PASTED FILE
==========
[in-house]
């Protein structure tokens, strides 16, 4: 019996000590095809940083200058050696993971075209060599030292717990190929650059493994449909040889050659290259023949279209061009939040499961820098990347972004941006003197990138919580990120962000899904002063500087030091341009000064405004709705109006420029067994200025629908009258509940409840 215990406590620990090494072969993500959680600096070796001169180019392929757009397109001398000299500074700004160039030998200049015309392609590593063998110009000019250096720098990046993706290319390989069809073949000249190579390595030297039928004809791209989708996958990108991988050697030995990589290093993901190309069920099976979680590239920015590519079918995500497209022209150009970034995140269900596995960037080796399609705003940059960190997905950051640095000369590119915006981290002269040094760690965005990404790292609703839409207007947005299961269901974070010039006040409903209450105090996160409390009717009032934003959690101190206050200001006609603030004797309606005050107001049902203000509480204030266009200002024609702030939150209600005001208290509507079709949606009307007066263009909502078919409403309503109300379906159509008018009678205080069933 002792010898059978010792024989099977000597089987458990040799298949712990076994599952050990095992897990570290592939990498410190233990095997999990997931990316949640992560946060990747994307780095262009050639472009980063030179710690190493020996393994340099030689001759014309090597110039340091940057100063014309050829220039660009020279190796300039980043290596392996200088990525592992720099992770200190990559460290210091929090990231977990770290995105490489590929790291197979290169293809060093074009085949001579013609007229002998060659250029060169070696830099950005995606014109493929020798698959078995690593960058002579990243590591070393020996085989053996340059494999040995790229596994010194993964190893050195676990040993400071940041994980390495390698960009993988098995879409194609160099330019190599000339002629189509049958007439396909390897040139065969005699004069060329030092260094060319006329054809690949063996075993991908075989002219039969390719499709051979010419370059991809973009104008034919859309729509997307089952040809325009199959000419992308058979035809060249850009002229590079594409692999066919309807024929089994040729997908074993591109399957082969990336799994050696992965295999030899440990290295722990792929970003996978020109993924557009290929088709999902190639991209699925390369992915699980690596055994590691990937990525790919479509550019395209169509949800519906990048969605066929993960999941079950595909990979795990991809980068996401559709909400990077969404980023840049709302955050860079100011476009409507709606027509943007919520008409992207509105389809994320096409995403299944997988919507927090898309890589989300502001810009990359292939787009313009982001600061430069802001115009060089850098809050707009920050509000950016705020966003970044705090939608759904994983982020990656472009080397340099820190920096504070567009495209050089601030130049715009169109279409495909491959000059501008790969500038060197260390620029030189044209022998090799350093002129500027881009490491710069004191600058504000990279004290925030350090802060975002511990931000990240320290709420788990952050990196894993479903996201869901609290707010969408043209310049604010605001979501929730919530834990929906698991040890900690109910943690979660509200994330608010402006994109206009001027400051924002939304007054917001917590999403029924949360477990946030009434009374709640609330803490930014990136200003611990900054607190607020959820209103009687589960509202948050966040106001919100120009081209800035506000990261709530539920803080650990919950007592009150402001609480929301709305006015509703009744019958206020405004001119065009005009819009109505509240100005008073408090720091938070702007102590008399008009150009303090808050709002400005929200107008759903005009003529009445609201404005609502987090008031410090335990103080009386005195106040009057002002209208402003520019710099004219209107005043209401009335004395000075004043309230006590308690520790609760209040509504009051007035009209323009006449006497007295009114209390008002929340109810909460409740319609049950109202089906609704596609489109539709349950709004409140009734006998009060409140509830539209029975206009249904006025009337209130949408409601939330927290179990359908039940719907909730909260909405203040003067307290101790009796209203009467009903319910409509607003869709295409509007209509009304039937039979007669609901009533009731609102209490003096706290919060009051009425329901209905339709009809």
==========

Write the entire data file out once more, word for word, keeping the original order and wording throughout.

[in-house]
């Protein structure tokens, strides 16, 4: 019996000590095809940083200058050696993971075209060599030292717990190929650059493994449909040889050659290259023949279209061009939040499961820098990347972004941006003197990138919580990120962000899904002063500087030091341009000064405004709705109006420029067994200025629908009258509940409840 215990406590620990090494072969993500959680600096070796001169180019392929757009397109001398000299500074700004160039030998200049015309392609590593063998110009000019250096720098990046993706290319390989069809073949000249190579390595030297039928004809791209989708996958990108991988050697030995990589290093993901190309069920099976979680590239920015590519079918995500497209022209150009970034995140269900596995960037080796399609705003940059960190997905950051640095000369590119915006981290002269040094760690965005990404790292609703839409207007947005299961269901974070010039006040409903209450105090996160409390009717009032934003959690101190206050200001006609603030004797309606005050107001049902203000509480204030266009200002024609702030939150209600005001208290509507079709949606009307007066263009909502078919409403309503109300379906159509008018009678205080069933 002792010898059978010792024989099977000597089987458990040799298949712990076994599952050990095992897990570290592939990498410190233990095997999990997931990316949640992560946060990747994307780095262009050639472009980063030179710690190493020996393994340099030689001759014309090597110039340091940057100063014309050829220039660009020279190796300039980043290596392996200088990525592992720099992770200190990559460290210091929090990231977990770290995105490489590929790291197979290169293809060093074009085949001579013609007229002998060659250029060169070696830099950005995606014109493929020798698959078995690593960058002579990243590591070393020996085989053996340059494999040995790229596994010194993964190893050195676990040993400071940041994980390495390698960009993988098995879409194609160099330019190599000339002629189509049958007439396909390897040139065969005699004069060329030092260094060319006329054809690949063996075993991908075989002219039969390719499709051979010419370059991809973009104008034919859309729509997307089952040809325009199959000419992308058979035809060249850009002229590079594409692999066919309807024929089994040729997908074993591109399957082969990336799994050696992965295999030899440990290295722990792929970003996978020109993924557009290929088709999902190639991209699925390369992915699980690596055994590691990937990525790919479509550019395209169509949800519906990048969605066929993960999941079950595909990979795990991809980068996401559709909400990077969404980023840049709302955050860079100011476009409507709606027509943007919520008409992207509105389809994320096409995403299944997988919507927090898309890589989300502001810009990359292939787009313009982001600061430069802001115009060089850098809050707009920050509000950016705020966003970044705090939608759904994983982020990656472009080397340099820190920096504070567009495209050089601030130049715009169109279409495909491959000059501008790969500038060197260390620029030189044209022998090799350093002129500027881009490491710069004191600058504000990279004290925030350090802060975002511990931000990240320290709420788990952050990196894993479903996201869901609290707010969408043209310049604010605001979501929730919530834990929906698991040890900690109910943690979660509200994330608010402006994109206009001027400051924002939304007054917001917590999403029924949360477990946030009434009374709640609330803490930014990136200003611990900054607190607020959820209103009687589960509202948050966040106001919100120009081209800035506000990261709530539920803080650990919950007592009150402001609480929301709305006015509703009744019958206020405004001119065009005009819009109505509240100005008073408090720091938070702007102590008399008009150009303090808050709002400005929200107008759903005009003529009445609201404005609502987090008031410090335990103080009386005195106040009057002002209208402003520019710099004219209107005043209401009335004395000075004043309230006590308690520790609760209040509504009051007035009209323009006449006497007295009114209390008002929340109810909460409740319609049950109202089906609704596609489109539709349950709004409140009734006998009060409140509830539209029975206009249904006025009337209130949408409601939330927290179990359908039940719907909730909260909405203040003067307290101790009796209203009467009903319910409509607003869709295409509007209509009304039937039979007669609901009533009731609102209490003096706290919060009051009425329901209905339709009809």